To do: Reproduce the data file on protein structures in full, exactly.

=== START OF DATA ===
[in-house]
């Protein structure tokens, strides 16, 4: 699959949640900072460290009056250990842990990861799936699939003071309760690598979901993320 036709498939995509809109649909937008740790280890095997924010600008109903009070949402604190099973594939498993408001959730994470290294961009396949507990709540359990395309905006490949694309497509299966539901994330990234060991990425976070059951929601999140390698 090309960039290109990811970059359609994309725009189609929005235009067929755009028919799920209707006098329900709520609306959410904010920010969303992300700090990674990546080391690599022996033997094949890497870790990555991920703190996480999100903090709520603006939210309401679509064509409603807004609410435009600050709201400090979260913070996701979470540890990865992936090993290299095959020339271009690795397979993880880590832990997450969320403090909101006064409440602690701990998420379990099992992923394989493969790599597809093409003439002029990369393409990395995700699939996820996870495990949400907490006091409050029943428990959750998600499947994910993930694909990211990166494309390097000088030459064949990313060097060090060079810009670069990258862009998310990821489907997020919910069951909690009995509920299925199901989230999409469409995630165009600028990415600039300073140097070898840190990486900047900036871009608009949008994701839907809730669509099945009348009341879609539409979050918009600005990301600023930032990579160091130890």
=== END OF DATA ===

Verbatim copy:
[in-house]
């Protein structure tokens, strides 16, 4: 699959949640900072460290009056250990842990990861799936699939003071309760690598979901993320 036709498939995509809109649909937008740790280890095997924010600008109903009070949402604190099973594939498993408001959730994470290294961009396949507990709540359990395309905006490949694309497509299966539901994330990234060991990425976070059951929601999140390698 090309960039290109990811970059359609994309725009189609929005235009067929755009028919799920209707006098329900709520609306959410904010920010969303992300700090990674990546080391690599022996033997094949890497870790990555991920703190996480999100903090709520603006939210309401679509064509409603807004609410435009600050709201400090979260913070996701979470540890990865992936090993290299095959020339271009690795397979993880880590832990997450969320403090909101006064409440602690701990998420379990099992992923394989493969790599597809093409003439002029990369393409990395995700699939996820996870495990949400907490006091409050029943428990959750998600499947994910993930694909990211990166494309390097000088030459064949990313060097060090060079810009670069990258862009998310990821489907997020919910069951909690009995509920299925199901989230999409469409995630165009600028990415600039300073140097070898840190990486900047900036871009608009949008994701839907809730669509099945009348009341879609539409979050918009600005990301600023930032990579160091130890």